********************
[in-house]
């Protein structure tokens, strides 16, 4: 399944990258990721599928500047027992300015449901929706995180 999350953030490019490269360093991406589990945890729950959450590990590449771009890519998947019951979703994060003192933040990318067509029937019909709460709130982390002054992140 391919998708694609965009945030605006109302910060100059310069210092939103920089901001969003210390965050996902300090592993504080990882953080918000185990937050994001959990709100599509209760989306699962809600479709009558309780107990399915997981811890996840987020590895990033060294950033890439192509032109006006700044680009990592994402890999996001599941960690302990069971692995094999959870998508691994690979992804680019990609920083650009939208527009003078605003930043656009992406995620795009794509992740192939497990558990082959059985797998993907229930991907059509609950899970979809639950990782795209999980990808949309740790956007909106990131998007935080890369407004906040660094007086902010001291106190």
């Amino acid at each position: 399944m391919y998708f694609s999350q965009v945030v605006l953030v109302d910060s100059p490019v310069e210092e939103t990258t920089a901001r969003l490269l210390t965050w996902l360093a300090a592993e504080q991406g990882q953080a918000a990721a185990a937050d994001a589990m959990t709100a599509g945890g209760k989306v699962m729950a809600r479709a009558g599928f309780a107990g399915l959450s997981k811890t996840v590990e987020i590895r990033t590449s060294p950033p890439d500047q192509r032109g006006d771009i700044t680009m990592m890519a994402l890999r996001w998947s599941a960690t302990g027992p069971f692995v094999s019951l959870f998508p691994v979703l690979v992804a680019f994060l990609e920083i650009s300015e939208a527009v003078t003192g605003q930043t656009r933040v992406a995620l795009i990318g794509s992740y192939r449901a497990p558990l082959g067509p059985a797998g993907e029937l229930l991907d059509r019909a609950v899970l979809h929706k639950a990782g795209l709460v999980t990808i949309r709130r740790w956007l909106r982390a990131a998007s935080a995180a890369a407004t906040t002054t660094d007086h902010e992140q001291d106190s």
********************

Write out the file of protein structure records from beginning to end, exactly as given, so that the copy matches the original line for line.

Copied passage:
[in-house]
């Protein structure tokens, strides 16, 4: 399944990258990721599928500047027992300015449901929706995180 999350953030490019490269360093991406589990945890729950959450590990590449771009890519998947019951979703994060003192933040990318067509029937019909709460709130982390002054992140 391919998708694609965009945030605006109302910060100059310069210092939103920089901001969003210390965050996902300090592993504080990882953080918000185990937050994001959990709100599509209760989306699962809600479709009558309780107990399915997981811890996840987020590895990033060294950033890439192509032109006006700044680009990592994402890999996001599941960690302990069971692995094999959870998508691994690979992804680019990609920083650009939208527009003078605003930043656009992406995620795009794509992740192939497990558990082959059985797998993907229930991907059509609950899970979809639950990782795209999980990808949309740790956007909106990131998007935080890369407004906040660094007086902010001291106190």
């Amino acid at each position: 399944m391919y998708f694609s999350q965009v945030v605006l953030v109302d910060s100059p490019v310069e210092e939103t990258t920089a901001r969003l490269l210390t965050w996902l360093a300090a592993e504080q991406g990882q953080a918000a990721a185990a937050d994001a589990m959990t709100a599509g945890g209760k989306v699962m729950a809600r479709a009558g599928f309780a107990g399915l959450s997981k811890t996840v590990e987020i590895r990033t590449s060294p950033p890439d500047q192509r032109g006006d771009i700044t680009m990592m890519a994402l890999r996001w998947s599941a960690t302990g027992p069971f692995v094999s019951l959870f998508p691994v979703l690979v992804a680019f994060l990609e920083i650009s300015e939208a527009v003078t003192g605003q930043t656009r933040v992406a995620l795009i990318g794509s992740y192939r449901a497990p558990l082959g067509p059985a797998g993907e029937l229930l991907d059509r019909a609950v899970l979809h929706k639950a990782g795209l709460v999980t990808i949309r709130r740790w956007l909106r982390a990131a998007s935080a995180a890369a407004t906040t002054t660094d007086h902010e992140q001291d106190s």